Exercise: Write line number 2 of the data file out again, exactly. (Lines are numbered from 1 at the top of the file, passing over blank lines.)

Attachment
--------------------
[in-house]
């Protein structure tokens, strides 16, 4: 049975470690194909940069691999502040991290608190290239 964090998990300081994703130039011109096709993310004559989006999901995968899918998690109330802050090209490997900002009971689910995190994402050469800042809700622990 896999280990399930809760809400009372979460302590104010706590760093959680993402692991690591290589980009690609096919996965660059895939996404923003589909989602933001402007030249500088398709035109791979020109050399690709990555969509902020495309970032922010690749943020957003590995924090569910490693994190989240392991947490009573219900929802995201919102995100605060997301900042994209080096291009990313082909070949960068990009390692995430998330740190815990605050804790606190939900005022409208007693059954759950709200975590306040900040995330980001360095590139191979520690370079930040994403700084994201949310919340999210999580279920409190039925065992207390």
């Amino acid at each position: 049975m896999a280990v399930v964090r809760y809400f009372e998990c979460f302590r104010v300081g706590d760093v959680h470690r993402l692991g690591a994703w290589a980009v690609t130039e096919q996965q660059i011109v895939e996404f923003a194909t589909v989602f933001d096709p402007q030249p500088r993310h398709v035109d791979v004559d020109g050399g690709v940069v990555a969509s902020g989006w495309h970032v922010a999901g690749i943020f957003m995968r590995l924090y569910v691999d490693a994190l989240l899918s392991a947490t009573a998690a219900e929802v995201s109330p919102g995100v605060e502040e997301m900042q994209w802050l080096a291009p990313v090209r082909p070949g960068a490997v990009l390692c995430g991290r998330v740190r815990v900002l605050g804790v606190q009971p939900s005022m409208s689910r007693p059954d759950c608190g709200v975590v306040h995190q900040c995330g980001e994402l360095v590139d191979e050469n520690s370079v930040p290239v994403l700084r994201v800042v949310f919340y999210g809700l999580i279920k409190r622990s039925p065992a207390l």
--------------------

């Protein structure tokens, strides 16, 4: 049975470690194909940069691999502040991290608190290239 964090998990300081994703130039011109096709993310004559989006999901995968899918998690109330802050090209490997900002009971689910995190994402050469800042809700622990 896999280990399930809760809400009372979460302590104010706590760093959680993402692991690591290589980009690609096919996965660059895939996404923003589909989602933001402007030249500088398709035109791979020109050399690709990555969509902020495309970032922010690749943020957003590995924090569910490693994190989240392991947490009573219900929802995201919102995100605060997301900042994209080096291009990313082909070949960068990009390692995430998330740190815990605050804790606190939900005022409208007693059954759950709200975590306040900040995330980001360095590139191979520690370079930040994403700084994201949310919340999210999580279920409190039925065992207390």